Customizing Logwatch for Sysadmin Needs
Logwatch is essentially a system log analyzer and reporter. It elaborates logs that are simply collected by syslog. This kind of evolution is simplifying the daily job of modern system and network administrators. Logs are everywhere and almost everything produces logs—not only specific IT systems, but also the elements forming the so-called “Internet of Things” (IoT). The innovation comes from this last application: “things” producing logs could be managed in a smarter way if those logs are analysed and reported to elaborate behavior to perform consequently.
This tool is a very simple one, but, at the same time, very powerful. In its first form it is only CLI and structured in directories.
The real power (but not the only one) of Logwatch is the possibility to shape its behavior according to the administrator’s needs. Shaping the tool could be simple or more articulated, but it should be possible to allow the administrator to carry out their daily job as easily as possible so they could redirect their attention to solve the issues that these tools could reveal.
Customizing also means filtering, as described in my last post. Filtering would be easier if the tool would emphasize the keywords to be filtered. So, the first customization should be catching these keywords using variables in the main configuration. As an example, we could be interested in raising an alert log when a website will return a 500 error, but only after “n” times, and not immediately because we already know that this webserver is supported by an application server, which could be overloaded in particular known situations. No need to produce tons of logs when we already know that the issue occurs in the app server (THIS is the issue to solve, not the error coming from webserver).
This process implies a previous analysis by the administrator, as you can understand. As usual, this is a tool, and it works according to your decisions. It can’t make its own decisions. Other more advanced tools could give inputs and advice, but not these basics tools.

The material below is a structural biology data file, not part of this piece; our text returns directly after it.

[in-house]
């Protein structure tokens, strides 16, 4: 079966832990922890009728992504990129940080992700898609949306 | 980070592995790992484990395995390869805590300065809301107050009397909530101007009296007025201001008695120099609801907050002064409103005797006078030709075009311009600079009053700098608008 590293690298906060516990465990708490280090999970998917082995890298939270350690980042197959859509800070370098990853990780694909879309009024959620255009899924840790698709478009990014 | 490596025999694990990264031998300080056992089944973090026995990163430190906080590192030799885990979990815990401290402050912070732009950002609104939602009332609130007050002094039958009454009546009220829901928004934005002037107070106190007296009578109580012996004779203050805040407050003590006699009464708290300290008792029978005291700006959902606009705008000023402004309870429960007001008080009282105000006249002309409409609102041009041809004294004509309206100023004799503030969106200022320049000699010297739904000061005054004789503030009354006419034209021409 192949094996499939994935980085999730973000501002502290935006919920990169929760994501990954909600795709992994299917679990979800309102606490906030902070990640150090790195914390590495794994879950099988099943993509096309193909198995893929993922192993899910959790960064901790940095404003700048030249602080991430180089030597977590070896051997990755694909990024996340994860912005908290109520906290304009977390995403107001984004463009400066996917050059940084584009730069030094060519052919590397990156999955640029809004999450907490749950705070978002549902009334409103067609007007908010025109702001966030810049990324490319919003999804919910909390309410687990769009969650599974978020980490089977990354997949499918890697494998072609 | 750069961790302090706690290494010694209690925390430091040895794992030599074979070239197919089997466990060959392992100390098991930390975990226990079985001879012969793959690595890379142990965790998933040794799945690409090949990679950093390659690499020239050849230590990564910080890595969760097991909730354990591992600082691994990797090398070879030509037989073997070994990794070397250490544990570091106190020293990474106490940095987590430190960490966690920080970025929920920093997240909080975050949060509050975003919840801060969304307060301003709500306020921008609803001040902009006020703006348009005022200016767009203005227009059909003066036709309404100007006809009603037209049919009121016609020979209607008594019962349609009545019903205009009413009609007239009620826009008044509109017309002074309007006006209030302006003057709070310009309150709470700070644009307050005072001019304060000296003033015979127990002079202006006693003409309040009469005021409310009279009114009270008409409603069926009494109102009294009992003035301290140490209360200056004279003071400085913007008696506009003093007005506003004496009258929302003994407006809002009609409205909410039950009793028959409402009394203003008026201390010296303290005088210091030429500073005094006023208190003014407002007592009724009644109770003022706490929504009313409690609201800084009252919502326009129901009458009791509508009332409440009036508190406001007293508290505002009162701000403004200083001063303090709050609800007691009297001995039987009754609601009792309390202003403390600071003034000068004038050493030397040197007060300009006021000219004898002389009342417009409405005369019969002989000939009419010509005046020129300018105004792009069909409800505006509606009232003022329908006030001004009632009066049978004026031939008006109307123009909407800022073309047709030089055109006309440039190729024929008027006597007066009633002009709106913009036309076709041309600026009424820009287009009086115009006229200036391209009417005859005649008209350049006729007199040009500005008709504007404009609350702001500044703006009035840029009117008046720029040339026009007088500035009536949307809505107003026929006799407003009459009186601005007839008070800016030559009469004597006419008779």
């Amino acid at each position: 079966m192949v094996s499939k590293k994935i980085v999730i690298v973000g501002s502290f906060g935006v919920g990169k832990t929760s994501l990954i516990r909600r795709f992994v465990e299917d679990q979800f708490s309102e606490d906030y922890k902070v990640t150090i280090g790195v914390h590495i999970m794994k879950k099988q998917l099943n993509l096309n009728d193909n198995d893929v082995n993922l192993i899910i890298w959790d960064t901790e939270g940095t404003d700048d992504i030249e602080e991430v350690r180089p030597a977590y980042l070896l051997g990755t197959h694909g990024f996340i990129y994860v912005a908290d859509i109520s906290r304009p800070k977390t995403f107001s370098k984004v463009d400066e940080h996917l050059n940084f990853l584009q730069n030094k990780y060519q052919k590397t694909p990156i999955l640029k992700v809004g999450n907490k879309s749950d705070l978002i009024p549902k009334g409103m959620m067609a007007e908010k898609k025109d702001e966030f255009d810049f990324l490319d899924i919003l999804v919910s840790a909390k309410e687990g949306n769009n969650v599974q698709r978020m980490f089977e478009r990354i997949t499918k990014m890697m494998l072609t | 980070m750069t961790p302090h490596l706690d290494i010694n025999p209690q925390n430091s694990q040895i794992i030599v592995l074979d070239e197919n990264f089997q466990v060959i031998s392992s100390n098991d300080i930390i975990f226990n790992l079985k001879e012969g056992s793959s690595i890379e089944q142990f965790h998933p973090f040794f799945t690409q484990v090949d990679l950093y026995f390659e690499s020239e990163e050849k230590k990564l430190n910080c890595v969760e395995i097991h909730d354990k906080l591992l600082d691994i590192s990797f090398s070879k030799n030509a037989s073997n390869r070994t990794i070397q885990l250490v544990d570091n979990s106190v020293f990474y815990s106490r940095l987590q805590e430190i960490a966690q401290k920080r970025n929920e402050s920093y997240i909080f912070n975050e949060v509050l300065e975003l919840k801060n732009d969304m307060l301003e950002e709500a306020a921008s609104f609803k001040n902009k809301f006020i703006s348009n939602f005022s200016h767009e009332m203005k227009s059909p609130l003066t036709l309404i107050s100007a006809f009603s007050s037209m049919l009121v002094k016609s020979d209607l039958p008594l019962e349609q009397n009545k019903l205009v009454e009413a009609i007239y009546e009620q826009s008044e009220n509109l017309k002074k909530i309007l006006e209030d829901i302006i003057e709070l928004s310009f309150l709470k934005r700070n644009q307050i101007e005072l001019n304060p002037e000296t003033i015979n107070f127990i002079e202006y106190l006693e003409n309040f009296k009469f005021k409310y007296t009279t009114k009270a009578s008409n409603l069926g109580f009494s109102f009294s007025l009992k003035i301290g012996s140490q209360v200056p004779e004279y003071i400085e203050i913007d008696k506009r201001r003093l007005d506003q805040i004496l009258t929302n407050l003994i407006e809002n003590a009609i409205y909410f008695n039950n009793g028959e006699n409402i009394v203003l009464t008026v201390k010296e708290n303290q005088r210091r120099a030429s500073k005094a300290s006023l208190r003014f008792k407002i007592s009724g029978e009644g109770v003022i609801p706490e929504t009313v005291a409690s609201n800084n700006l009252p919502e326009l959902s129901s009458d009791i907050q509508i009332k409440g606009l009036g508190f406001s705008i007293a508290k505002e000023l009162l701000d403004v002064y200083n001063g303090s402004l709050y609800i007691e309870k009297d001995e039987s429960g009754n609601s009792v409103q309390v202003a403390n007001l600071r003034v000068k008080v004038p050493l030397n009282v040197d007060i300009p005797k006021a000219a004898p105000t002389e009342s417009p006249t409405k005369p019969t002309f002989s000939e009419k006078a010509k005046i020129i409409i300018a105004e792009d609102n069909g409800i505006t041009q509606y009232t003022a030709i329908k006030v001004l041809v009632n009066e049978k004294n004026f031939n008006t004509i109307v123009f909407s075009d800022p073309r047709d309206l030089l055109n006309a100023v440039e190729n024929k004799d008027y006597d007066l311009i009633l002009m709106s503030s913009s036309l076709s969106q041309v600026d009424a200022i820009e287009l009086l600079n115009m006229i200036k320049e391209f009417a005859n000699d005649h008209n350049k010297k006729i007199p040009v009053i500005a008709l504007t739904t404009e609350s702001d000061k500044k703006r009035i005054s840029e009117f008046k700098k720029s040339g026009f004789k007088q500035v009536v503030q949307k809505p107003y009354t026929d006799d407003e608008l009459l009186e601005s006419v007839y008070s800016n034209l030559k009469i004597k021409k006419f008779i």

Different services may have different logging configurations. At the same time, some services could be ignored, others overridden. Furthermore, security level—there are services not so critical so that logging accuracy can be lower, other that are high-security related, which need a very high production of logs. These different behaviors are written in Perl in the case of Logwatch.
Conversely, there are cases when we need not different behavior but instead a homogeneous output: the case of different IoT components, produced by different vendors and logging in various ways. For an easier and more effective comprehension, customization of log writing and processing can “normalize” the logs written by any of them, and helping a comparison between behaviors.
We can compare an advanced tool like Logwatch with more basic ones like syslog, based mainly on the scripting and the ability to choose how to behave in different situations. Syslog only allows the administrator to filter the most representative lines for troubleshooting. Logwatch can build a particular structure of the line itself, and then filter it based on this shape, being a friendlier helper for the advanced administrator. In this way, troubleshooting and monitoring will improve, and a better analysis and developing new models to apply to log writing will increase.